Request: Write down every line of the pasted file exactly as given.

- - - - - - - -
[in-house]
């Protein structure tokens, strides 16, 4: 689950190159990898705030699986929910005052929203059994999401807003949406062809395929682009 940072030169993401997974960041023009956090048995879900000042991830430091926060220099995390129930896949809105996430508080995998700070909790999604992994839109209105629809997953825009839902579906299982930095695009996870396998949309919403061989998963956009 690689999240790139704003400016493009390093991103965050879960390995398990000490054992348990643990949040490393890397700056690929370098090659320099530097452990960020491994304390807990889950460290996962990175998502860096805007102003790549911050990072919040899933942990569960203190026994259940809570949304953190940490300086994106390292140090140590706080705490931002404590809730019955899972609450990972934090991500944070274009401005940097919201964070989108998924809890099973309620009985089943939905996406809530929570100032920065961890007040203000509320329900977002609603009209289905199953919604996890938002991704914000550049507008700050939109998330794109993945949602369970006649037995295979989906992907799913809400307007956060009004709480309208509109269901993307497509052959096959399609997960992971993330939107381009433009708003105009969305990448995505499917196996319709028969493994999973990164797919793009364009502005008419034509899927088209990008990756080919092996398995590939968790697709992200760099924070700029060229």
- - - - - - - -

[in-house]
């Protein structure tokens, strides 16, 4: 689950190159990898705030699986929910005052929203059994999401807003949406062809395929682009 940072030169993401997974960041023009956090048995879900000042991830430091926060220099995390129930896949809105996430508080995998700070909790999604992994839109209105629809997953825009839902579906299982930095695009996870396998949309919403061989998963956009 690689999240790139704003400016493009390093991103965050879960390995398990000490054992348990643990949040490393890397700056690929370098090659320099530097452990960020491994304390807990889950460290996962990175998502860096805007102003790549911050990072919040899933942990569960203190026994259940809570949304953190940490300086994106390292140090140590706080705490931002404590809730019955899972609450990972934090991500944070274009401005940097919201964070989108998924809890099973309620009985089943939905996406809530929570100032920065961890007040203000509320329900977002609603009209289905199953919604996890938002991704914000550049507008700050939109998330794109993945949602369970006649037995295979989906992907799913809400307007956060009004709480309208509109269901993307497509052959096959399609997960992971993330939107381009433009708003105009969305990448995505499917196996319709028969493994999973990164797919793009364009502005008419034509899927088209990008990756080919092996398995590939968790697709992200760099924070700029060229």